This is not a review. It is a personal observation. I might do a more detailed look at some point, but for now, short and to the point.
First, a small disclaimer. I like MM3E/DCA. I don’t love it. I think it did some things much better than 2e and in some places it got worse. I am one of those people, just to say it upfront who was disappointed with the character write-ups in the Heroes Handbook. I re-wrote several of them as my own versions and put them up on the forums at the Atomic Think Tank Roll Call — so again… now you know.
That said — I’m going to say that about 85% of the characters felt right to me as I read them. Some were great! Some were about what you’d expect, some were surprising, and some just felt really, really wrong — especially when compared to each other. Very few are just, plain bad (I really only feel this way about one, so, not a bad thing).
I realize that creating stats for comic characters is a very personal thing — and that DC did sign off on these write-ups, so I’m just some guy spitting in the wind when I comment on the choices, and I’m okay with that, no worries. But some of the write-ups are odd. Batwoman is one that seems off, and Black Canary, by comparison is truly underrepresented compared to her comic abilities… but I see why. Because the choice was made to use “iconic” builds (whatever that really means) as opposed to working from a set point in the history of the DCU. And that — to my way of thinking (and I can still only speak for myself here) was a mistake. Because characters pulled into the timeline recently will necessarily be very different than ones with a long history but who have evolved in the past, say, decade… And both choices have strengths and weaknesses, but for my money I would have liked my contemporary heroes a little more contemporary.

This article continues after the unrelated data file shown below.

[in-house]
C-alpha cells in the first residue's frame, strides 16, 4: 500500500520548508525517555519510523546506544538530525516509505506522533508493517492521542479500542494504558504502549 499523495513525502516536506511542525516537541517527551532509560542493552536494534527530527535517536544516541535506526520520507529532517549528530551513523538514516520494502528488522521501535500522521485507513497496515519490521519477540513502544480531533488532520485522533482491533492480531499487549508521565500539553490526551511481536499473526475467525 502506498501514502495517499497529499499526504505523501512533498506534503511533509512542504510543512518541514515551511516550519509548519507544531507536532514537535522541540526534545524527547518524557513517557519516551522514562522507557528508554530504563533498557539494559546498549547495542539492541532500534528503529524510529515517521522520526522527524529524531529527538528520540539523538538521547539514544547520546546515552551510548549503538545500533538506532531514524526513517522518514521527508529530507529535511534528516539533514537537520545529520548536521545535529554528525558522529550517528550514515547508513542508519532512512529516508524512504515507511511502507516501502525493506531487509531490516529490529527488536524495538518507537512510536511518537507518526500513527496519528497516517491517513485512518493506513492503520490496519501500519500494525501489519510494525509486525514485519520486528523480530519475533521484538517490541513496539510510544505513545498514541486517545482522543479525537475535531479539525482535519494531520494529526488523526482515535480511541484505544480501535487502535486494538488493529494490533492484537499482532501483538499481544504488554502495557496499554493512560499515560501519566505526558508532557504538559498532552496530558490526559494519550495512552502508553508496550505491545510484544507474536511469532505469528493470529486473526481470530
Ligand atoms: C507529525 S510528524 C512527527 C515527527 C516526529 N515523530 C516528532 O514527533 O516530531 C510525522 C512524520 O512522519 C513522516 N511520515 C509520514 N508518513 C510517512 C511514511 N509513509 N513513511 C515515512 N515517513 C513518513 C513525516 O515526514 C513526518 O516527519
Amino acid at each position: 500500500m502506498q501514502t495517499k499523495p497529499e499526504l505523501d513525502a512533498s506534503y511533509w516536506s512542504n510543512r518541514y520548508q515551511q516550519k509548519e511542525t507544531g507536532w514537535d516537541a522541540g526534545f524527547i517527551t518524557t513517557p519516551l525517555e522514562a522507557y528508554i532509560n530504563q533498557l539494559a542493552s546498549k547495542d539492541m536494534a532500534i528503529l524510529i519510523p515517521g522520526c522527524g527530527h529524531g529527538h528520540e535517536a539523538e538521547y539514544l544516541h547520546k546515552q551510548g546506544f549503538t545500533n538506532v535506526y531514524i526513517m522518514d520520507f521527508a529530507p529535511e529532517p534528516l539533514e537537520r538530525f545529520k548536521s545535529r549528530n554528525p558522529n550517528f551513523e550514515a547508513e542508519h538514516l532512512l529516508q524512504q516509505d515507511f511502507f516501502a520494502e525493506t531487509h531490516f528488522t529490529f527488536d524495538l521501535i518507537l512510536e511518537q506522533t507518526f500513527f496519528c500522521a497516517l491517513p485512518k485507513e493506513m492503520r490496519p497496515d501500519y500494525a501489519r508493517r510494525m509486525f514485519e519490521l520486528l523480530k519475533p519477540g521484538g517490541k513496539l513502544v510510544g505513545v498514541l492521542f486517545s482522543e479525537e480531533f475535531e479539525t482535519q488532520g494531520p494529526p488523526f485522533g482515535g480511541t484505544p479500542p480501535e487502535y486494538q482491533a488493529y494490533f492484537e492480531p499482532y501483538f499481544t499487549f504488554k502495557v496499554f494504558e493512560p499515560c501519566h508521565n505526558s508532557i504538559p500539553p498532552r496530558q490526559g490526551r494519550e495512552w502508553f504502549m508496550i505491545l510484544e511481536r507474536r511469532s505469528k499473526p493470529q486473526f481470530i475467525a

Some of the builds do also show off the weak spots of the new edition — but I’m not going into this too much, just leave it at — Affliction is a great mechanic, it doesn’t work as well for virtually everything as the designers want it to. But some of the builds also show off the strengths of the system and the wonderful simplicity that some builds now have compared to what they might have been in 2E.
The art choices are really well done. With very few exceptions (really only one) I could not have been happier with the art they chose. It was great.
Finally, a real complaint. Again with disclaimer… I am not a professional layout person. I don’t do it for a living and I would never claim to be an expert. But as a consumer, I found the layout really frustrating. Blocks of information belonging to one character are sometimes in the middle of another character’s write-up text. The way some entries start at the top (or bottom) of a page and then bleed over onto the next is odd and makes reading the entries less enjoyable. Something could have been done to correct this. In my opinion (which again, spitting in the wind here) I really disliked the layout and would have enjoyed the book much more if that had been improved. So much of the delay conversation with this book over at the forums went back and forth between DC approval and the vast task of layout so it was a little surprising when I saw it. Don’t get me wrong — I’m sure it was a monumental job, and frustrating as all heck, but it is the weakest part of the book for me.
In the end, I bought the thing — I’m too much of a DC nut not to and whatever my frustrations — I really am happy to support Green Ronin’s work. The few quibbles I have with stats are relatively easy to reconcile and should I run a DCA game again this gives me a TON of stuff that I don’t have to do myself. So, a few complaints aside — I can’t say it’s a bad choice.